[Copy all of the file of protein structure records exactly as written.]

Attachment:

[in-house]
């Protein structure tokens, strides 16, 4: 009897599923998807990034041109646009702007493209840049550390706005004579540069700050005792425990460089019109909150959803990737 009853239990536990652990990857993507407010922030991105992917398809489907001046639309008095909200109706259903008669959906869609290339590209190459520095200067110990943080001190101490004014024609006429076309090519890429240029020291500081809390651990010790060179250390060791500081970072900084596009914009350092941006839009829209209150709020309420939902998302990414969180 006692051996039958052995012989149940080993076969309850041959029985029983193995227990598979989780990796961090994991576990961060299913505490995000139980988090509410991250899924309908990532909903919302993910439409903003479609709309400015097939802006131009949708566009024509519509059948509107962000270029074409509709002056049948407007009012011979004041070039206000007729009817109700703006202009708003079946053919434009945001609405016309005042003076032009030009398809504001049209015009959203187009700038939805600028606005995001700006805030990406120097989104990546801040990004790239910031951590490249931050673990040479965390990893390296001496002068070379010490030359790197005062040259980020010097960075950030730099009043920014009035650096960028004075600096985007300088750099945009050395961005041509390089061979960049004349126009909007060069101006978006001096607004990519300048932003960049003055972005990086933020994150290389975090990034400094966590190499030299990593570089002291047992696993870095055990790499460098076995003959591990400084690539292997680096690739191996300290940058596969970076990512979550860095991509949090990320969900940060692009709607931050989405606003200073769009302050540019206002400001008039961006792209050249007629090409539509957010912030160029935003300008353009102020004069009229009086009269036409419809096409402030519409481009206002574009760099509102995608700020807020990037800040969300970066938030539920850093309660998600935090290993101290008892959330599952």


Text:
[in-house]
């Protein structure tokens, strides 16, 4: 009897599923998807990034041109646009702007493209840049550390706005004579540069700050005792425990460089019109909150959803990737 009853239990536990652990990857993507407010922030991105992917398809489907001046639309008095909200109706259903008669959906869609290339590209190459520095200067110990943080001190101490004014024609006429076309090519890429240029020291500081809390651990010790060179250390060791500081970072900084596009914009350092941006839009829209209150709020309420939902998302990414969180 006692051996039958052995012989149940080993076969309850041959029985029983193995227990598979989780990796961090994991576990961060299913505490995000139980988090509410991250899924309908990532909903919302993910439409903003479609709309400015097939802006131009949708566009024509519509059948509107962000270029074409509709002056049948407007009012011979004041070039206000007729009817109700703006202009708003079946053919434009945001609405016309005042003076032009030009398809504001049209015009959203187009700038939805600028606005995001700006805030990406120097989104990546801040990004790239910031951590490249931050673990040479965390990893390296001496002068070379010490030359790197005062040259980020010097960075950030730099009043920014009035650096960028004075600096985007300088750099945009050395961005041509390089061979960049004349126009909007060069101006978006001096607004990519300048932003960049003055972005990086933020994150290389975090990034400094966590190499030299990593570089002291047992696993870095055990790499460098076995003959591990400084690539292997680096690739191996300290940058596969970076990512979550860095991509949090990320969900940060692009709607931050989405606003200073769009302050540019206002400001008039961006792209050249007629090409539509957010912030160029935003300008353009102020004069009229009086009269036409419809096409402030519409481009206002574009760099509102995608700020807020990037800040969300970066938030539920850093309660998600935090290993101290008892959330599952």